Amazonia Ablaze: A Record Year for Forest Fires in Brazil
Brian M. Boom, Ph.D., is Vice President for Conservation Strategy at The New York Botanical Garden.
The recent report about the fires in the Brazilian Amazon compels us to reflect on how painful the Amazonian fires would have been to Roberto Burle Marx (1904–94), one of Brazil’s earliest and most important advocates for the rain forest and the subject of our current major exhibition, Brazilian Modern: The Living Art of Roberto Burle Marx.
A renowned landscape architect, Burle Marx was also a passionate, outspoken conservationist. His writings on environmental topics in Brazil—powerful when written a half-century ago—have a renewed, relevant resonance in 2019. For example, in Burle Marx: Homenagem à Natureza¹, he is quoted as saying, “You have to understand that it is my obligation to oppose everything that I consider an ecological crime … the sacrifice of nature is irreversible.” In 1969, he wrote: “This destruction [of forests] represents an attack on humanity, an affront to the sources of life, and an assured means of destroying future generations.”² A more powerful, fitting response to the news of the Amazonian fires could not be penned today.
The Amazon rain forest, the world’s largest tropical wilderness area, is frequently called the “lungs of the planet” because of the carbon dioxide absorbed by trees and the oxygen they produce. The reports about the fires in the Brazilian Amazon are sobering: the number of fires is the highest since records started to be kept in 2013 and an 83 percent increase over the same period in 2018.
The news is globally tragic in light of the dire predictions of changes in Earth’s climate and threats to biodiversity in recent reports and declarations from the United Nations, such as the IPBES Global Assessment Summary for Policymakers. Sixty percent of the Amazon rain forest is in Brazil, although it stretches across nine South American countries. It is home to 10 percent of the world’s species. At least 17 percent of the ecosystem has already been lost. The stakes are indeed high.
Here at NYBG, we read the news about the dramatically increased burning of Amazonian forests as a call to action, reinforcing the importance of our on-the-ground work in this area. We have been deeply engaged with plant research and conservation in Amazonia since the institution’s founding in 1891. Botanical research as carried out by NYBG scientists and our colleagues provides the scientific basis for knowing which plant species and which habitats in Amazonia are the highest priority for conservation. Such information can inform policies that maximize the vital role of Amazonian forests as carbon sinks and as safe havens for biodiversity.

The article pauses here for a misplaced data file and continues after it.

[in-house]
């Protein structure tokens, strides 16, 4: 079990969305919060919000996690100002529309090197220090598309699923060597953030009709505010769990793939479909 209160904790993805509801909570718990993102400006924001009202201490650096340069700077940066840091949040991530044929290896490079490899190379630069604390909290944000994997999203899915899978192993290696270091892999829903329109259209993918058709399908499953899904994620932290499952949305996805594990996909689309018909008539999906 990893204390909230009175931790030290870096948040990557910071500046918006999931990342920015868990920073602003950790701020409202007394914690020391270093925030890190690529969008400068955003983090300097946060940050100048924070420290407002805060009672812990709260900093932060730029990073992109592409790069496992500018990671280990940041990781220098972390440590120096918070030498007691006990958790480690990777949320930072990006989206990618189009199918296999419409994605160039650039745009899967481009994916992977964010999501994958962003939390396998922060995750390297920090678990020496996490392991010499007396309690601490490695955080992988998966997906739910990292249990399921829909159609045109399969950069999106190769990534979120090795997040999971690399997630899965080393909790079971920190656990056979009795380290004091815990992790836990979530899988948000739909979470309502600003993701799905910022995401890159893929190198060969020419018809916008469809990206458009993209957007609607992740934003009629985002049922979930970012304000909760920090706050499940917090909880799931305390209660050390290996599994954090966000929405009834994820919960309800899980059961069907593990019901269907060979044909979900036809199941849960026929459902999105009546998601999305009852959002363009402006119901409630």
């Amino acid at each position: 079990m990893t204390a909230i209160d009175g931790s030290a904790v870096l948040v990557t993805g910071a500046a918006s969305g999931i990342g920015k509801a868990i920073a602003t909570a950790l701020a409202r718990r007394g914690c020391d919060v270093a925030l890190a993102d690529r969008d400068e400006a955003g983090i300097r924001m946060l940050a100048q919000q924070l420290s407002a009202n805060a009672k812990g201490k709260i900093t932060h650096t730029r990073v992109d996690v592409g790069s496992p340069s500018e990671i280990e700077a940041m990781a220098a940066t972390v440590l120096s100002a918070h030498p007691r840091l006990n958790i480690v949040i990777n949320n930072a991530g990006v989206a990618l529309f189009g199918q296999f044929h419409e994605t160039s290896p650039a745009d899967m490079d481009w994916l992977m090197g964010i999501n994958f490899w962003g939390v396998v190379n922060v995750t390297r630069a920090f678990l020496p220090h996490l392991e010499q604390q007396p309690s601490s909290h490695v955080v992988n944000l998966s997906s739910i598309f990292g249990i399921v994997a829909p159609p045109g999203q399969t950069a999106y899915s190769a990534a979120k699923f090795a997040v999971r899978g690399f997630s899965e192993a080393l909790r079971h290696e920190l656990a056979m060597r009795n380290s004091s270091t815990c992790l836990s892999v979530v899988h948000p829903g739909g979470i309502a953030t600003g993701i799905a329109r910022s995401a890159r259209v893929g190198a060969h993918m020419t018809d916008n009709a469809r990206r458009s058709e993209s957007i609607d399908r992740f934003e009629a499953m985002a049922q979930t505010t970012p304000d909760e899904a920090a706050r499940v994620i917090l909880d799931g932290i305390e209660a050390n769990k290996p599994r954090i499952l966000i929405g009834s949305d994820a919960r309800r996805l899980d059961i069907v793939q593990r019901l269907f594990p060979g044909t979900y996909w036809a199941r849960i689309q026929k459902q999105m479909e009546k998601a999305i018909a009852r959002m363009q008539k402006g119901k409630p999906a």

Within NYBG’s Center for Conservation Strategy, the region is designated as one of the Areas of Botanical Concern. Currently, there are five projects in NYBG’s Amazon program, led by Douglas C. Daly, Ph.D., the B. A. Krukoff Curator of Amazonian Botany and Director of NYBG’s Institute of Systematic Botany. Over the past four decades, Dr. Daly has led numerous plant collecting expeditions to Brazilian Amazonia, mentored many local Brazilian botanists and forestry professionals, and has engaged with the myriad conservation and sustainable development issues in partnership with colleagues in Brazilian Amazonia. Dr. Daly’s work stands to be a great help in the local response to the current crisis.
Finally, the record burning of Brazil’s rain forests underscores the urgency of the latest United Nations report issued earlier this month on the interrelated challenges posed by climate change and biodiversity loss. Entitled Climate Change and Land, the report notes that natural and managed lands absorb the equivalent of almost a third of carbon dioxide emissions from fossil fuels and industry, meaning that conserving the Amazonian rain forest is an important part of mitigating climate change. This massive report’s Summary for Policymakers is a good place to start reading and digesting its important findings and recommendations, which provide a roadmap for action. The current and prospectively more burning of Brazil’s Amazonian forests means action is even more urgent because, as Roberto Burle Marx reminds us, “the sacrifice of nature is irreversible” and “this destruction represents an attack on humanity.”
¹Roberto Burle Marx, “Conviver com a natureza,” in Burle Marx: Homenagem à Natureza, ed. Paulo e Lucia Victoria Peltier de Queiroz and Leonardo Boff (Petrópolis: Editora Vozes Ltda., 1979), pp.93–94. Translation from the Portuguese by Catherine Seavitt Nordenson.
²Catherine Seavitt Nordenson, Depositions: Roberto Burle Marx and Public Landscapes Under Dictatorship (Austin: University of Texas Press, 2018), page 270.